LBBO’s Laura Swinton recently spoke with Superprime director Kiku Ohe on his previous and past work.
On filming his first feature “The Lines” in California:
“California is such an interesting and strange place. Once you get out of the city it is pretty stunning. The severeness of the desert. The landscape is really interesting to me.
It was a real personal project exploring a narrative arc over an hour, and the character development and the performance within that time frame was so exciting and challenging… What I’ve learnt from the feature side I’m applying to the advertising side of what I do.
I think one of the biggest things is the sound aspect. I learned a lot in the mixing of the film and the cinema and getting into the details of that and how powerful that can be. I think it translated successfully. And also the performance; working with actors over that kind of arc and sharpening and tightening the performance is something I really enjoy.”
On filming an upcoming project with Shawn Mendes:
“It has been crazy. Originally it was scheduled to shoot in the UK and then Sean’s schedule changed and so we had to shoot it in New York. It was funny; we had to follow him around and literally stay at the same hotel that he did here in London and New York. He’s the level of pop star that has hundreds of 15-year-old girls waiting for him outside the hotel. It was quite remarkable. At one point I felt like I was one of them – following him around and waiting for the time to shoot! It was a great insight but he’s a lovely guy.”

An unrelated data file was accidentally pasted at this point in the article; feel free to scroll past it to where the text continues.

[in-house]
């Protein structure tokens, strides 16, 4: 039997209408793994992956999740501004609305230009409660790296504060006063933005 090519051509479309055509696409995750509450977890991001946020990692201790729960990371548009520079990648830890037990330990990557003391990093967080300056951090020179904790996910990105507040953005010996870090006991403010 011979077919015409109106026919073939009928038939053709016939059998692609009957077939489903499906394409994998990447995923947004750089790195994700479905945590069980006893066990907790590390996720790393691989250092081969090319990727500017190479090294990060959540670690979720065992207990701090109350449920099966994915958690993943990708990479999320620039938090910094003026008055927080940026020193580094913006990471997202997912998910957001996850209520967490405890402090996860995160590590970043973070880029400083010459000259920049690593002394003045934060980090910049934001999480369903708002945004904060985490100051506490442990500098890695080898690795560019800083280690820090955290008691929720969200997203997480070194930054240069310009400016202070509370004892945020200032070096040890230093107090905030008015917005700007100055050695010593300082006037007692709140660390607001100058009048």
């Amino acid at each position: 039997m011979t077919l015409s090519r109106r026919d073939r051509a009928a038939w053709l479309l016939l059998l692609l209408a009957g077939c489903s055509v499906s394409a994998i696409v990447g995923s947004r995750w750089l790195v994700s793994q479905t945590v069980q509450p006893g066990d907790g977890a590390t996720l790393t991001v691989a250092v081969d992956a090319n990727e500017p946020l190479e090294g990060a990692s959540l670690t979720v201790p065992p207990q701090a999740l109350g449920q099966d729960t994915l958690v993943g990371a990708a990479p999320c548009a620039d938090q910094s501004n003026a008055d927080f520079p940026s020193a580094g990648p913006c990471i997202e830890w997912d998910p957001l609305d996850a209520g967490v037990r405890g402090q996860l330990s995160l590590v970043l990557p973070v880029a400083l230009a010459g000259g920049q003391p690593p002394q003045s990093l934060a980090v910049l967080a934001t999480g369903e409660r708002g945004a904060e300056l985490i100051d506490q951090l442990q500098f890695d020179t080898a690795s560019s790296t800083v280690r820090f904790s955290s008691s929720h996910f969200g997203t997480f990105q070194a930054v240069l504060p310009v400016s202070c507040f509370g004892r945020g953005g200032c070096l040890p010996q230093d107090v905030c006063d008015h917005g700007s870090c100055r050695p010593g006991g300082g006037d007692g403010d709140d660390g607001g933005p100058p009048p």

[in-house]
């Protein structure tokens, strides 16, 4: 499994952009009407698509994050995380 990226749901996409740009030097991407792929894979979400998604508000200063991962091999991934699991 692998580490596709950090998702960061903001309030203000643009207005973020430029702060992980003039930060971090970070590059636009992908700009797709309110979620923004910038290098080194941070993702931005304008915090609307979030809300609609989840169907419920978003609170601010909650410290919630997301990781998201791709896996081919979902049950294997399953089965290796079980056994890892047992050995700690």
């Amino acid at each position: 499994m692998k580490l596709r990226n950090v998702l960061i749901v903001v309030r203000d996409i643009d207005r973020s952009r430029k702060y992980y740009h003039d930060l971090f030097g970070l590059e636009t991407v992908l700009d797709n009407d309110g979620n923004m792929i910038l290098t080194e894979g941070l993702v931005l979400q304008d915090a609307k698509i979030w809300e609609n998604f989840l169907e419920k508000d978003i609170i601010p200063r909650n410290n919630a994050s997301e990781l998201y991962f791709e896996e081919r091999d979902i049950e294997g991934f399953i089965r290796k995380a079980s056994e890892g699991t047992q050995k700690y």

On his inspiration of nature:
“I think it’s becoming more and more relevant in terms of where the population is heading, particularly living in an urban world and the amount of connection we have in our modern lives. I’m always interested in what happens when you disconnect from that and how we respond to that very differently as human beings now compared with twenty years ago. Or ten years ago. More and more, it’s going to be a complicated theme for everyone,”
It’s not even just about the relaxation or the calming sense of it. There’s the power and weirdness of nature too – and the abstractions within it are so complex. But simple at the same time. I’ve spent a lot of time thinking about that.”
Read the full article on Little Black Book here.